Green Energy and Texas Blackouts | Beaufort County Now | Jason Isaac writes for the Federalist about the links between bad energy policies and Texas’ current power problems.

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Green Energy and Texas Blackouts

Publisher's Note: This post appears here courtesy of the John Locke Foundation. The author of this post is Mitch Kokai.

    Jason Isaac writes for the Federalist about the links between bad energy policies and Texas' current power problems.

  • As Texans reel from ongoing blackouts at the worst possible time, during a nationwide cold snap that has sent temperatures plummeting to single digits, the news has left people in other states wondering: How could this happen in Texas, the nation's energy powerhouse?
  • But policy experts have seen this moment coming for years. The only surprise is that the house of cards collapsed in the dead of winter, not the toasty Texas summers that usually shatter peak electricity demand records.
  • The blackouts, which have left as many as 4 million Texans trapped in the cold, show the numerous chilling consequences of putting too many eggs in the renewable basket. ...
  • ... [O]perational errors overshadow the decades of policy blunders that made these blackouts inevitable. Thanks to market-distorting policies that favor and subsidize wind and solar energy, Texas has added more than 20,000 megawatts (MW) of those intermittent resources since 2015 while barely adding any natural gas and retiring significant coal generation.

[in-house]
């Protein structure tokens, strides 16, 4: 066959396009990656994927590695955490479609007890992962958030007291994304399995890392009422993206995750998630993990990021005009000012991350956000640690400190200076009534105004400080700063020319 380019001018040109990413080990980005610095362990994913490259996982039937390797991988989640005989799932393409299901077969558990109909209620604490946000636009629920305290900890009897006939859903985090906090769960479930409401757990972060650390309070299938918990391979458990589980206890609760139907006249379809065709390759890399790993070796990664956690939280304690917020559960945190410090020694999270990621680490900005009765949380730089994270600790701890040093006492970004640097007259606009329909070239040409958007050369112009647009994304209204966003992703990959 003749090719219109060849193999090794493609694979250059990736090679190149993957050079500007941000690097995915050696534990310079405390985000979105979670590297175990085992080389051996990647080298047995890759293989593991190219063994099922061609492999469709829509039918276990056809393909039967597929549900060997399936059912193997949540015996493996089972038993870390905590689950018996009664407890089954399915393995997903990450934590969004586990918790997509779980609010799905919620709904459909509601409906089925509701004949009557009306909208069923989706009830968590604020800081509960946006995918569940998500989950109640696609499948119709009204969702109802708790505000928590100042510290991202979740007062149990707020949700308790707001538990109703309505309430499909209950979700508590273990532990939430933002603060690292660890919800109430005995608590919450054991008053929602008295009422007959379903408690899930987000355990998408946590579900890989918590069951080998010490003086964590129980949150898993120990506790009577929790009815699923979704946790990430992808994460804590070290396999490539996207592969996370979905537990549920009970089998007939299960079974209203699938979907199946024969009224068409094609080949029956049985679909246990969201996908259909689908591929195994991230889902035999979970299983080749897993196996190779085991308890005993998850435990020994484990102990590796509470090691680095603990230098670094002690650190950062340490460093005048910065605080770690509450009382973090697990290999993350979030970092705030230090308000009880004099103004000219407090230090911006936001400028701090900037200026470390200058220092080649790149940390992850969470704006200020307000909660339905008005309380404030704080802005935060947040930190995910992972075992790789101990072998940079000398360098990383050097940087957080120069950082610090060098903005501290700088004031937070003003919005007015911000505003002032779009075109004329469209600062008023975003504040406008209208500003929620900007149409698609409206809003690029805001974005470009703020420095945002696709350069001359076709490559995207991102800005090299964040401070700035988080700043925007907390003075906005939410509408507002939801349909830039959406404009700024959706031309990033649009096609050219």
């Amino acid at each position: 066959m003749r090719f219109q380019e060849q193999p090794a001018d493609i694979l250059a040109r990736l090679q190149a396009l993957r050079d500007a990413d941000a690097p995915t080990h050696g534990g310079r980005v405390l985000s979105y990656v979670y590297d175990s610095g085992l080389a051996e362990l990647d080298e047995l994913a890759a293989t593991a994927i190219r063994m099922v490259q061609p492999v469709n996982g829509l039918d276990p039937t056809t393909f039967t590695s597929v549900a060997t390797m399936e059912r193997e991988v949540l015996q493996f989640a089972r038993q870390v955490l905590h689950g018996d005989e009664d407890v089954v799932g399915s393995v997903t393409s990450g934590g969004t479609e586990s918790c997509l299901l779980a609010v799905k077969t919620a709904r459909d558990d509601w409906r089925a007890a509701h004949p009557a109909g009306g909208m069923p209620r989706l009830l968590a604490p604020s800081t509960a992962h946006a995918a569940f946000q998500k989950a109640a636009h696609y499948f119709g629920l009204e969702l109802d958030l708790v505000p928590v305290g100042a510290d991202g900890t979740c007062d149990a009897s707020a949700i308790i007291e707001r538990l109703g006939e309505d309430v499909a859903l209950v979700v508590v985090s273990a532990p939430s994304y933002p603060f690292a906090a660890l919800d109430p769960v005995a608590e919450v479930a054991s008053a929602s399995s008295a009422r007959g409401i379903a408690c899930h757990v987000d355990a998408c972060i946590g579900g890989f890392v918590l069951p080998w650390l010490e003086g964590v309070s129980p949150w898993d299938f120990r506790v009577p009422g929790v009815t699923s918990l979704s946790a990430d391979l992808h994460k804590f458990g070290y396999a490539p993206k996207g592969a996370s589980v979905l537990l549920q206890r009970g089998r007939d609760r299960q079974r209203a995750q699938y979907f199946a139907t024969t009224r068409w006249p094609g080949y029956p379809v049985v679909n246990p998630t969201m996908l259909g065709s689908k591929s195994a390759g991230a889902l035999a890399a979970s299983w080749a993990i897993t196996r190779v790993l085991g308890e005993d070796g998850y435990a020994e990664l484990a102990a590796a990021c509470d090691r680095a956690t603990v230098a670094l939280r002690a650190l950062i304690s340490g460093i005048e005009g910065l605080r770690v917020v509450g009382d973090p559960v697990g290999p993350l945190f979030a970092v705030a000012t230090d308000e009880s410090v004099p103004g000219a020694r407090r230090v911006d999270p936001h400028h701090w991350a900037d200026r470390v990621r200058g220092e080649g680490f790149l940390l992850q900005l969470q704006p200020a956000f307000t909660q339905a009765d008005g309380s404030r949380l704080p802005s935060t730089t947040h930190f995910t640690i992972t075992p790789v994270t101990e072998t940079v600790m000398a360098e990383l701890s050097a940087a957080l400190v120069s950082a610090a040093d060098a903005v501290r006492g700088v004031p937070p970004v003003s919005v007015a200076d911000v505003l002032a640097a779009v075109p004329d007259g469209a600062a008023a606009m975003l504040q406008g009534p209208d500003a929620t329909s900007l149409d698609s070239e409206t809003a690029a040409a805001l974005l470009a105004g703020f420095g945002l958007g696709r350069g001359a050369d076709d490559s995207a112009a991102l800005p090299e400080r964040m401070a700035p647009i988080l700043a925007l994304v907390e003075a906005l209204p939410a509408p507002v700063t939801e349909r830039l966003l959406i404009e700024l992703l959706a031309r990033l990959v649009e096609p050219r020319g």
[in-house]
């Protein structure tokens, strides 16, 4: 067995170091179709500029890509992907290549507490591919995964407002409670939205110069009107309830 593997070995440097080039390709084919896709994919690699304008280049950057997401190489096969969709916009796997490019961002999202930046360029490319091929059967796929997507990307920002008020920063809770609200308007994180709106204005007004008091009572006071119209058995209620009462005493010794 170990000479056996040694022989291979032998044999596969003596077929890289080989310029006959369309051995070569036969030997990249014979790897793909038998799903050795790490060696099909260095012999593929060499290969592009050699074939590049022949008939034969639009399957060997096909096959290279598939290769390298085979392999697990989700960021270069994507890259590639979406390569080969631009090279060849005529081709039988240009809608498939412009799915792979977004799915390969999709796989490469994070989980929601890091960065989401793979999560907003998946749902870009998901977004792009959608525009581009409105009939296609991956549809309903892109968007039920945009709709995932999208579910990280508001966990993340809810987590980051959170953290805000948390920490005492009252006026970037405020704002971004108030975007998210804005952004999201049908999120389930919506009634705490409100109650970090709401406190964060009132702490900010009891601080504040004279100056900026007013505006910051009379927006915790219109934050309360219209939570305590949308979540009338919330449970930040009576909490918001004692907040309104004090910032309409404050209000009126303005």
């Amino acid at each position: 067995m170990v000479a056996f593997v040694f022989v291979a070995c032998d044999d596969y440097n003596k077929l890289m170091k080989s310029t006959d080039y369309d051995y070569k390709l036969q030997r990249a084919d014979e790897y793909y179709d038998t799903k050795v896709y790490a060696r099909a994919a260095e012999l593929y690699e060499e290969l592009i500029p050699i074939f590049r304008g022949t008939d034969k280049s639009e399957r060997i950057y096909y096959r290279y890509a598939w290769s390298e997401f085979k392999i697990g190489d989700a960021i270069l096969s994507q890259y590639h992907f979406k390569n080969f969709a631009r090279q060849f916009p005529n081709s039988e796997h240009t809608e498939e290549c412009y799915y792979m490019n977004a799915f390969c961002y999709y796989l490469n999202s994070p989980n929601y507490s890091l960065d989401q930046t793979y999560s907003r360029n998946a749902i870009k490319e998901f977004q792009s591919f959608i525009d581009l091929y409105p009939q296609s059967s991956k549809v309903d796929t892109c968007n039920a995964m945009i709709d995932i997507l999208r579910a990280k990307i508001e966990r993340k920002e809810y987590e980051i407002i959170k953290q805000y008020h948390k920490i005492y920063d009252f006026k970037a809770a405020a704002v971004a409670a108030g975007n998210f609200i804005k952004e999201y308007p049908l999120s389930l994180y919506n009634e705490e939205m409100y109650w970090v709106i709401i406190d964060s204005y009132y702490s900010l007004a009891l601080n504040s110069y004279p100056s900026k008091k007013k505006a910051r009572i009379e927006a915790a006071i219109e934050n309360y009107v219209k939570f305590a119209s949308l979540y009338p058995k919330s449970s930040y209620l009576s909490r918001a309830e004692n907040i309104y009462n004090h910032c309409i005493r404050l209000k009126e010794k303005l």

• Increased Reliance on Unreliable Renewables
  • On the whole, Texas is losing reliable generation and counting solely on wind and solar to keep up with its growing electricity demand. I wrote last summer about how ERCOT was failing to account for the increasing likelihood that an event combining record demand with low wind and solar generation would lead to blackouts. The only surprise was that such a situation occurred during a rare winter freeze and not during the predictable Texas summer heat waves. ...
  • ... We knew solar would not produce anything during the night, when demand was peaking. Intermittency is not a technical problem but a fundamental reality when trying to generate electricity from wind and solar. This is a known and predictable problem, but Texas regulators fooled themselves into thinking that the risk of such low wind and solar production at the time it was needed most was not significant.



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